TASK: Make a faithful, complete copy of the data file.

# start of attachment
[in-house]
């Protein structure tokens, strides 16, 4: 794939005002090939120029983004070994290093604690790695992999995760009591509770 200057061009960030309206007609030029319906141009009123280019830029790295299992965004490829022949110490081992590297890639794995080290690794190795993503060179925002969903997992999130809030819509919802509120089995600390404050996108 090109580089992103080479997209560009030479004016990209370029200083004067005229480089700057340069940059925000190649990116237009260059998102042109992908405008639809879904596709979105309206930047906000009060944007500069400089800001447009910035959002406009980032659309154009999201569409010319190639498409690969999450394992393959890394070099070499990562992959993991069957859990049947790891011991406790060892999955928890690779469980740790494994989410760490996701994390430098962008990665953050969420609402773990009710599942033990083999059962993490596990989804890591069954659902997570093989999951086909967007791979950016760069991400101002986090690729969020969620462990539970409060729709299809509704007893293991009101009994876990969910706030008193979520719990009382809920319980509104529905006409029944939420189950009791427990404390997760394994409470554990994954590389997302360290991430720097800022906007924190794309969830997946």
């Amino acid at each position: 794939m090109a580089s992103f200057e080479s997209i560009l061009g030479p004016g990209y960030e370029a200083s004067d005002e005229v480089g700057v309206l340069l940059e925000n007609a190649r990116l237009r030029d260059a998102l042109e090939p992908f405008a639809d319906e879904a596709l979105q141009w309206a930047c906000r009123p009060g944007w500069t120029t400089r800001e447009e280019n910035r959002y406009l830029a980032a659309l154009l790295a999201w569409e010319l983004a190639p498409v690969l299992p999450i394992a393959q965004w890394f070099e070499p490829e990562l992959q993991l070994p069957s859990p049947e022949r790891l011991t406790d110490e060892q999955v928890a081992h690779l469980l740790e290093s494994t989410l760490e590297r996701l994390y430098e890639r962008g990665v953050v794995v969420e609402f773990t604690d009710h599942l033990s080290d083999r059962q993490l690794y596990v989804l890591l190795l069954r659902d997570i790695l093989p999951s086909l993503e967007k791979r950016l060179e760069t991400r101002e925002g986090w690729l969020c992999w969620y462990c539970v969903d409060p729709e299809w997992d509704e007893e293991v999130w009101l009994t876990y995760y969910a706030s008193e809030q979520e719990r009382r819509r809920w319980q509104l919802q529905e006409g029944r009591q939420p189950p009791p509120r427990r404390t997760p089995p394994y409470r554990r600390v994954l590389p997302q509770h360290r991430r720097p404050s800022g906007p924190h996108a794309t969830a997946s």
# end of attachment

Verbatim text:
[in-house]
């Protein structure tokens, strides 16, 4: 794939005002090939120029983004070994290093604690790695992999995760009591509770 200057061009960030309206007609030029319906141009009123280019830029790295299992965004490829022949110490081992590297890639794995080290690794190795993503060179925002969903997992999130809030819509919802509120089995600390404050996108 090109580089992103080479997209560009030479004016990209370029200083004067005229480089700057340069940059925000190649990116237009260059998102042109992908405008639809879904596709979105309206930047906000009060944007500069400089800001447009910035959002406009980032659309154009999201569409010319190639498409690969999450394992393959890394070099070499990562992959993991069957859990049947790891011991406790060892999955928890690779469980740790494994989410760490996701994390430098962008990665953050969420609402773990009710599942033990083999059962993490596990989804890591069954659902997570093989999951086909967007791979950016760069991400101002986090690729969020969620462990539970409060729709299809509704007893293991009101009994876990969910706030008193979520719990009382809920319980509104529905006409029944939420189950009791427990404390997760394994409470554990994954590389997302360290991430720097800022906007924190794309969830997946």
């Amino acid at each position: 794939m090109a580089s992103f200057e080479s997209i560009l061009g030479p004016g990209y960030e370029a200083s004067d005002e005229v480089g700057v309206l340069l940059e925000n007609a190649r990116l237009r030029d260059a998102l042109e090939p992908f405008a639809d319906e879904a596709l979105q141009w309206a930047c906000r009123p009060g944007w500069t120029t400089r800001e447009e280019n910035r959002y406009l830029a980032a659309l154009l790295a999201w569409e010319l983004a190639p498409v690969l299992p999450i394992a393959q965004w890394f070099e070499p490829e990562l992959q993991l070994p069957s859990p049947e022949r790891l011991t406790d110490e060892q999955v928890a081992h690779l469980l740790e290093s494994t989410l760490e590297r996701l994390y430098e890639r962008g990665v953050v794995v969420e609402f773990t604690d009710h599942l033990s080290d083999r059962q993490l690794y596990v989804l890591l190795l069954r659902d997570i790695l093989p999951s086909l993503e967007k791979r950016l060179e760069t991400r101002e925002g986090w690729l969020c992999w969620y462990c539970v969903d409060p729709e299809w997992d509704e007893e293991v999130w009101l009994t876990y995760y969910a706030s008193e809030q979520e719990r009382r819509r809920w319980q509104l919802q529905e006409g029944r009591q939420p189950p009791p509120r427990r404390t997760p089995p394994y409470r554990r600390v994954l590389p997302q509770h360290r991430r720097p404050s800022g906007p924190h996108a794309t969830a997946s």